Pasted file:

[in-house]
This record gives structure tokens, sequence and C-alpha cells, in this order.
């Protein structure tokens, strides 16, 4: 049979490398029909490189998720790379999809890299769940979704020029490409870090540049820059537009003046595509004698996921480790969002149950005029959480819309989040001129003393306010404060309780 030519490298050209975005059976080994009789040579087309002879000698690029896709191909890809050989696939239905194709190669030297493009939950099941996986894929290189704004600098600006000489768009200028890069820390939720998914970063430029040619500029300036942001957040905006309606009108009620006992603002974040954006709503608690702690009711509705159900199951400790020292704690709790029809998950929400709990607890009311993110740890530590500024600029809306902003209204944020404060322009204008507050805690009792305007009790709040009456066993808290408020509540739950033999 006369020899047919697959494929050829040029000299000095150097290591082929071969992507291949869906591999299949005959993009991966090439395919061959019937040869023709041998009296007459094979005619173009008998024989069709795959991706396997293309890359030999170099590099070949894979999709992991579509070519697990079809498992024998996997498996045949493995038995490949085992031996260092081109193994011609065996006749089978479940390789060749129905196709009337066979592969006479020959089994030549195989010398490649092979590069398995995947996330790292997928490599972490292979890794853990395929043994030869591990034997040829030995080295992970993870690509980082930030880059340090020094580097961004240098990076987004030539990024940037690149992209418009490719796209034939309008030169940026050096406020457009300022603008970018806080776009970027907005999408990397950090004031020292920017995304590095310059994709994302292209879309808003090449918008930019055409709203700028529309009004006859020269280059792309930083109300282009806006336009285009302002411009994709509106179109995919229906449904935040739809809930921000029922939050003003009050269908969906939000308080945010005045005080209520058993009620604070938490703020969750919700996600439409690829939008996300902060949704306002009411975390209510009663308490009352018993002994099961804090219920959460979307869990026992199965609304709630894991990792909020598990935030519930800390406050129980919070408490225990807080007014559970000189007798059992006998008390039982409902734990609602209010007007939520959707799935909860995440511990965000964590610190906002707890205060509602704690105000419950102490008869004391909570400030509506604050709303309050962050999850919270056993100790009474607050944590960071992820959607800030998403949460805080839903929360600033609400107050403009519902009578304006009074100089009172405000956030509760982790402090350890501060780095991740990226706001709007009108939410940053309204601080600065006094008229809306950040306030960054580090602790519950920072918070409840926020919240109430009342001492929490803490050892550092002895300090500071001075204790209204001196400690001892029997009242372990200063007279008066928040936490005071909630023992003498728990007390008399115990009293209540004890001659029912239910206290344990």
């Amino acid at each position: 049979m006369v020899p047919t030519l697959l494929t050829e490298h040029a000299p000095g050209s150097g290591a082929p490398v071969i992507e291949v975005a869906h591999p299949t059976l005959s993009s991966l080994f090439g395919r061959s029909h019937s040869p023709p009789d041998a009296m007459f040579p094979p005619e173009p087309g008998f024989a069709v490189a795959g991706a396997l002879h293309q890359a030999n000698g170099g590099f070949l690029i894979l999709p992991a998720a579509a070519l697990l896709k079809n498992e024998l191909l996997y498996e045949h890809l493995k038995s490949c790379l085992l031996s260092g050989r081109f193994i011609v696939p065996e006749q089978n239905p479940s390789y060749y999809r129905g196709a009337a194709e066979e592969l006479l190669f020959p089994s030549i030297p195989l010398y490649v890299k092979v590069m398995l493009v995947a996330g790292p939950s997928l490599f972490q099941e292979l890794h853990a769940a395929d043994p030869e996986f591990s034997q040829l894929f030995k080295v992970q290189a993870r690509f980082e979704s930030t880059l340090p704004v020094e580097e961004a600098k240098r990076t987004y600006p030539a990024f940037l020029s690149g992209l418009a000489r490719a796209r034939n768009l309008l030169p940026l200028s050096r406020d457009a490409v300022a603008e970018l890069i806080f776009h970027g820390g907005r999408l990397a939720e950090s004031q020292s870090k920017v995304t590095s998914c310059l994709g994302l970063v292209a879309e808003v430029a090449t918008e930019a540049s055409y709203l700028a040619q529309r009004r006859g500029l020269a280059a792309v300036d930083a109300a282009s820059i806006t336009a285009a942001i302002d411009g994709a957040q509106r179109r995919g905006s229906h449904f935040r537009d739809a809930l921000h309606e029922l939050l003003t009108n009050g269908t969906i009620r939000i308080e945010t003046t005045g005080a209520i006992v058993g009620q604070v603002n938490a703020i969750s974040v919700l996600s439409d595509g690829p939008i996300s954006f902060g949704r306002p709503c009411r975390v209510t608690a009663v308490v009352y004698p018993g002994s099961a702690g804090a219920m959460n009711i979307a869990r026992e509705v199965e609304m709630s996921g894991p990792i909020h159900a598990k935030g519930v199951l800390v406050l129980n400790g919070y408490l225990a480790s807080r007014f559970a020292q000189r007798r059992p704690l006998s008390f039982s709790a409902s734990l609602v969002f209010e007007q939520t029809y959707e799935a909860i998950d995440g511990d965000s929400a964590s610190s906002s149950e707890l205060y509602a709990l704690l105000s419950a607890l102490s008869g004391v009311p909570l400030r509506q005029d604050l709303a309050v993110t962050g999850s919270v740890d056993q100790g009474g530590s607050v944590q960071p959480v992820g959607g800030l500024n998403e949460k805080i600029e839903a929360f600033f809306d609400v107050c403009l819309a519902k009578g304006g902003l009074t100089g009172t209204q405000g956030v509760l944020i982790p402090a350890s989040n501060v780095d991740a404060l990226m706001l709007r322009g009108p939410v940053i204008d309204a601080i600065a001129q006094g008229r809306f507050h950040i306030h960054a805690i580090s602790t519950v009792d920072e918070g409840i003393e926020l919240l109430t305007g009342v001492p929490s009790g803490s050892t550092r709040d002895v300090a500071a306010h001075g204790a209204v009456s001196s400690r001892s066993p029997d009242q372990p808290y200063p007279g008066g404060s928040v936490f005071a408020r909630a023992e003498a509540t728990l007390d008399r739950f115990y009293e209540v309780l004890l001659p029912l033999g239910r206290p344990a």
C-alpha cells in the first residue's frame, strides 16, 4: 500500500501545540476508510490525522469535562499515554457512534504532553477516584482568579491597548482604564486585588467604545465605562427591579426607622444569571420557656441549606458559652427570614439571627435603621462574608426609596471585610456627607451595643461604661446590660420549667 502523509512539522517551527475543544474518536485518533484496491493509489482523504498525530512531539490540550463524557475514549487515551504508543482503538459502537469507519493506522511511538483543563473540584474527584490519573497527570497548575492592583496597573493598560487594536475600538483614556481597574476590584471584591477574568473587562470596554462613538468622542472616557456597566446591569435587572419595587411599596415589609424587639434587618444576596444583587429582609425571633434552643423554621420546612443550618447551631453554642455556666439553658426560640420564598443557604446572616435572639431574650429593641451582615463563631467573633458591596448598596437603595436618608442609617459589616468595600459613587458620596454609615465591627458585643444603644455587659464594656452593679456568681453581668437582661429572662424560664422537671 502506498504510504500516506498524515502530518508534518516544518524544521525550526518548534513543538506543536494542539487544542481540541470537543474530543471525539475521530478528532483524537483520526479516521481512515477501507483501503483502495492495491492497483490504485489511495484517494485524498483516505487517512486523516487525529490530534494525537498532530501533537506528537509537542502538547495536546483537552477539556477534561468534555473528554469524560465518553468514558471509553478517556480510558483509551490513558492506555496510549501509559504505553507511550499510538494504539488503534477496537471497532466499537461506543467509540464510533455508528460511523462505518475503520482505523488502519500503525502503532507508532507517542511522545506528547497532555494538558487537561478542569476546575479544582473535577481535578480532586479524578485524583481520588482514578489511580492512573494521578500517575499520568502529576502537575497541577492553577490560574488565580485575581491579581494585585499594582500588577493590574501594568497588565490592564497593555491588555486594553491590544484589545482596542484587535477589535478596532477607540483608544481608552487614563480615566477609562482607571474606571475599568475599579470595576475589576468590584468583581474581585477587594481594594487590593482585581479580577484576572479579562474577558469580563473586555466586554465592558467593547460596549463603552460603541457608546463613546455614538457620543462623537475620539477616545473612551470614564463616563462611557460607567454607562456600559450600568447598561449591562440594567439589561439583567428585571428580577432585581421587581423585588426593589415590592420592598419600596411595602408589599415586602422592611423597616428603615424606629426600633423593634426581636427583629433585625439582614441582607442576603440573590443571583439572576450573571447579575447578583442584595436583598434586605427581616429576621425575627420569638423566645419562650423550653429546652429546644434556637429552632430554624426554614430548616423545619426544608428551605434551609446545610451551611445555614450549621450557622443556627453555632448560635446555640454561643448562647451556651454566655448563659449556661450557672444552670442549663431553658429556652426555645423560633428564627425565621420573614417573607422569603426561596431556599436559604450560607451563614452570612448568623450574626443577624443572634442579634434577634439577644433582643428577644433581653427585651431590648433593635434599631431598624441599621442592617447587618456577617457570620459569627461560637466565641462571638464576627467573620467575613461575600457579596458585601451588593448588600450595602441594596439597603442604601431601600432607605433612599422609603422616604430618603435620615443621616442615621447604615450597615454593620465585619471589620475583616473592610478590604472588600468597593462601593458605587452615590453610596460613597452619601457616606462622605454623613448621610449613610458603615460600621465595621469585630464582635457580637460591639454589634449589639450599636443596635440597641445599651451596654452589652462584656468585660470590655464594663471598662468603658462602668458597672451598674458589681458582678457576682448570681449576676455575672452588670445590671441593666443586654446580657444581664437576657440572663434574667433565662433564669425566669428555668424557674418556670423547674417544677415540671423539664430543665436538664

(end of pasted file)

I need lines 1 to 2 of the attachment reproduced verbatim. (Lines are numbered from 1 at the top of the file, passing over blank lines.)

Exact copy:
[in-house]
This record gives structure tokens, sequence and C-alpha cells, in this order.